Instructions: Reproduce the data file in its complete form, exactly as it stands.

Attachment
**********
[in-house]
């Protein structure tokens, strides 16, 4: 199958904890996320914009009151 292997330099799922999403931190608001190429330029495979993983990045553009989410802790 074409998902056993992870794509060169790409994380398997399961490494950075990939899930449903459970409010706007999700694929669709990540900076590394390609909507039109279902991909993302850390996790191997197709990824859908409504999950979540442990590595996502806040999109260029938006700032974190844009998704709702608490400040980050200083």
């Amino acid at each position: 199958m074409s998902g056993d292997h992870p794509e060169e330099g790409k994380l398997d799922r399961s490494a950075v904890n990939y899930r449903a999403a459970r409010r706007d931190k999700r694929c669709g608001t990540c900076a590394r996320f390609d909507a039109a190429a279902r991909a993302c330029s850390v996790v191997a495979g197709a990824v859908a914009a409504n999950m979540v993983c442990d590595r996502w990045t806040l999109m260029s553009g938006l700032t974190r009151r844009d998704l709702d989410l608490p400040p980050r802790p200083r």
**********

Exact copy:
[in-house]
């Protein structure tokens, strides 16, 4: 199958904890996320914009009151 292997330099799922999403931190608001190429330029495979993983990045553009989410802790 074409998902056993992870794509060169790409994380398997399961490494950075990939899930449903459970409010706007999700694929669709990540900076590394390609909507039109279902991909993302850390996790191997197709990824859908409504999950979540442990590595996502806040999109260029938006700032974190844009998704709702608490400040980050200083």
């Amino acid at each position: 199958m074409s998902g056993d292997h992870p794509e060169e330099g790409k994380l398997d799922r399961s490494a950075v904890n990939y899930r449903a999403a459970r409010r706007d931190k999700r694929c669709g608001t990540c900076a590394r996320f390609d909507a039109a190429a279902r991909a993302c330029s850390v996790v191997a495979g197709a990824v859908a914009a409504n999950m979540v993983c442990d590595r996502w990045t806040l999109m260029s553009g938006l700032t974190r009151r844009d998704l709702d989410l608490p400040p980050r802790p200083r």